While the foregoing describes preferred embodiments and various modifications of the invention, it is understood that the invention may be practiced still in other forms within the scope of the following claims.

What is claimed is:

l. A process for producing a cured film of a normally air-inhibited, thermosetting resinous reaction product in which both major faces of the film are substantially free of incomplete cure due to such air-inhibiting effect, comprising:

a. placing an uncured film of said resin in contact with a protective substrate effective to shield a contiguous face of said film from the ambient atmosphere, while leaving the opposite face of said film open to such atmosphere,

b. directing high-energy radiation through the film and toward said substrate to cure completely a depthwise segment of the film along said shielded face contacting the substrate to a nontacky, mar-resistant finish, while leaving at least said opposite face of the film in a relatively tacky, mar-susceptible condition due to the air-inhibited character of said resin,

c. then placing the film in an inverted position in contact with a protective substrate effective to shield the originally exposed, opposite face of the film from the ambient atmos here, while leaving the radiated contiguous face of the film exposed to such atmosphere, and

d. completing the cure of said originally exposed, opposite face of the film while in said shielded position against the substrate to effect an adhesive bond between said film and said substrate.

2. The process of claim 1 wherein said further cure comprises again exposing the inverted film to high-energy radiation.

3. The process of claim 1 wherein said further cure comprises heating the inverted film.

4. The process of claim 1 wherein said resin is an unsaturated polyester resin contained in a solvent including an olefinic compound reactive with said polyester resin.

5. The process of claim 4 wherein said olefinic compound is a vinyl monomer.

6. The process of claim 1 wherein said high-energy radiation is electromagnetic radiation.

7. The process of claim 1 wherein said high-energy radiation is by particle emission.

8. The process of claim 1 wherein the film is stretched after said ex osure and prior to said completin any further cure.

9. T e process of claim 1 wherein a ifferent substrate is used for said radiation exposure and for said completion of the cure, the first substrate for the radiation exposure being relatively smooth and nonadherent with said resinous film to facilitate separation therefrom, the second substrate being effective to form said adhesive bond with the film during said completion of the cure.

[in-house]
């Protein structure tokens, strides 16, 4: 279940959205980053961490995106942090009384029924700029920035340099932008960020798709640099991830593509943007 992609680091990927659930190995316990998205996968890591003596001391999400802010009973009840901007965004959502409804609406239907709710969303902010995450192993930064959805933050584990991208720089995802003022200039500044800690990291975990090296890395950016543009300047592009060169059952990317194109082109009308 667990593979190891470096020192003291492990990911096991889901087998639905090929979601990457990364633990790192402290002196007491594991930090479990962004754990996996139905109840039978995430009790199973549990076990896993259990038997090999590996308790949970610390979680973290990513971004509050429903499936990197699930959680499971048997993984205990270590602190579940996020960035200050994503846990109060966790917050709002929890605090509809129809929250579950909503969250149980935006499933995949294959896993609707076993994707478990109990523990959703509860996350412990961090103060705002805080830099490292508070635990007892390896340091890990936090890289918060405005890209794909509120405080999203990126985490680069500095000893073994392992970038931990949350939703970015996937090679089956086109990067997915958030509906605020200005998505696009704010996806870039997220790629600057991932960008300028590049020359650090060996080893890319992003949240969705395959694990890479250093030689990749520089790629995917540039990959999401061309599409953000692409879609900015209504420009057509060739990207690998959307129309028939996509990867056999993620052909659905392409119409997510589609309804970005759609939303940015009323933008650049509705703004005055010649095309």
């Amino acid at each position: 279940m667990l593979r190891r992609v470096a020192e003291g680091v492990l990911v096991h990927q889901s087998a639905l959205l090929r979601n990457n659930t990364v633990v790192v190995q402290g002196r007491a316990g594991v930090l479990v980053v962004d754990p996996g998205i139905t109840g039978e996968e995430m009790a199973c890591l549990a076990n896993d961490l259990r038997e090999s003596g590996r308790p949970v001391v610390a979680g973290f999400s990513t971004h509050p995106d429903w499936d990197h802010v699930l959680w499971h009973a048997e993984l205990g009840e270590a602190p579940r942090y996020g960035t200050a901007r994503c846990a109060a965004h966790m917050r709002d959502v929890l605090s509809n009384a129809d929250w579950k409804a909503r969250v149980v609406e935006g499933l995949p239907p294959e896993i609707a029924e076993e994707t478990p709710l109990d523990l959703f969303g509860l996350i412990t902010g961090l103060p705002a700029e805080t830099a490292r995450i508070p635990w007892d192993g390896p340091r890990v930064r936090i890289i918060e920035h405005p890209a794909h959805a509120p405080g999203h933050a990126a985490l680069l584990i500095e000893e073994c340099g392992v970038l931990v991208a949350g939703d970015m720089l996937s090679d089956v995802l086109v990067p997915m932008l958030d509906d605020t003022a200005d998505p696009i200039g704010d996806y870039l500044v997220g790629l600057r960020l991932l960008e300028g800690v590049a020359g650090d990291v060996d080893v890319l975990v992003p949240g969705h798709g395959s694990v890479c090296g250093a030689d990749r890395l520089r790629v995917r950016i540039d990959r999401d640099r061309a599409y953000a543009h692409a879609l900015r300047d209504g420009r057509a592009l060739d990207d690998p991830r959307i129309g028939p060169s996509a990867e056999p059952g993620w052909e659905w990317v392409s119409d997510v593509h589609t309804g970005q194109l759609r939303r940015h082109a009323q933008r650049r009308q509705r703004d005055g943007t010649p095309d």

10'. The process of claim 9 wherein the second substrate which receives the inverted film has a layer of an adhesive material effective to facilitate the bond between the film and said second substrate.

11. The process of claim 10 wherein said adhesive material chemically reacts with the resin of said film to bond the film and adhesive material together.

12. A process for laminating a tack-free, mar-resistant resin coating onto a substrate from a normally air-inhibited, unsaturated thermosetting polyester resin-forming mix, comprising:

a. placing an uncured, fluid film of the mix in contact with a protective substrate effective to shield a contiguous face of the film from the ambient atmosphere, while leaving the opposite face of the film open to such atmosphere,

b. directing high-energy radiation from a source thereof through the film and toward said substrate to cure that portion of the film contiguous to the substrate and remote from said source to a nontacky, mar-resistant state that extends at least to a sufficient depthwise thickness to impart mass integrity to the fluid film, while leaving at least said opposite face of the film in a relatively tacky, marsusceptible condition due to the air-inhibited character of said resin,

c. then placing the film in an inverted position in contact with a protective substrate effective to shield the originally exposed, opposite face of the film from the ambient atmosphere, while leaving said radiated, mar-resistant, contiguous face of the film exposed to such atmosphere, and

d. again directing high-energy radiation through the film and toward said substrate in a direction opposite to that of the first radiation to cure said originally exposed, opposite face of the film while in said shielded position on the substrate and to effect an adhesive bond between said film and last-mentioned substrate.

Referenced by
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Classifications
U.S. Classification156/273.5, 156/324, 522/4, 156/275.3, 525/518, 522/107, 156/184
International ClassificationB29C35/10, B29C63/00, B05D3/02, B29C35/08, B05D3/06
Cooperative ClassificationB05D3/068, B29C2035/0855, B29C2035/0877, B32B37/00, B05D3/029, B29C2035/0827, B29C63/00, B29C35/10
European ClassificationB29C63/00, B05D3/06E, B05D3/02S9, B29C35/10, B32B37/00
Legal Events
DateCodeEventDescription
Jan 16, 1987ASAssignment
Owner name: GLIDDEN COMPANY, THE, 925 EUCLID AVENUE, CLEVELAND
Free format text: ASSIGNMENT OF ASSIGNORS INTEREST.;ASSIGNOR:SCM CORPORATION;REEL/FRAME:004858/0717
Effective date: 19861028
Owner name: GLIDDEN COMPANY, THE, A CORP. OF DE.,OHIO
Free format text: ASSIGNMENT OF ASSIGNORS INTEREST;ASSIGNOR:SCM CORPORATION;REEL/FRAME:4858/717
Free format text: ASSIGNMENT OF ASSIGNORS INTEREST;ASSIGNOR:SCM CORPORATION;REEL/FRAME:004858/0717
Owner name: GLIDDEN COMPANY, THE, A CORP. OF DE., OHIO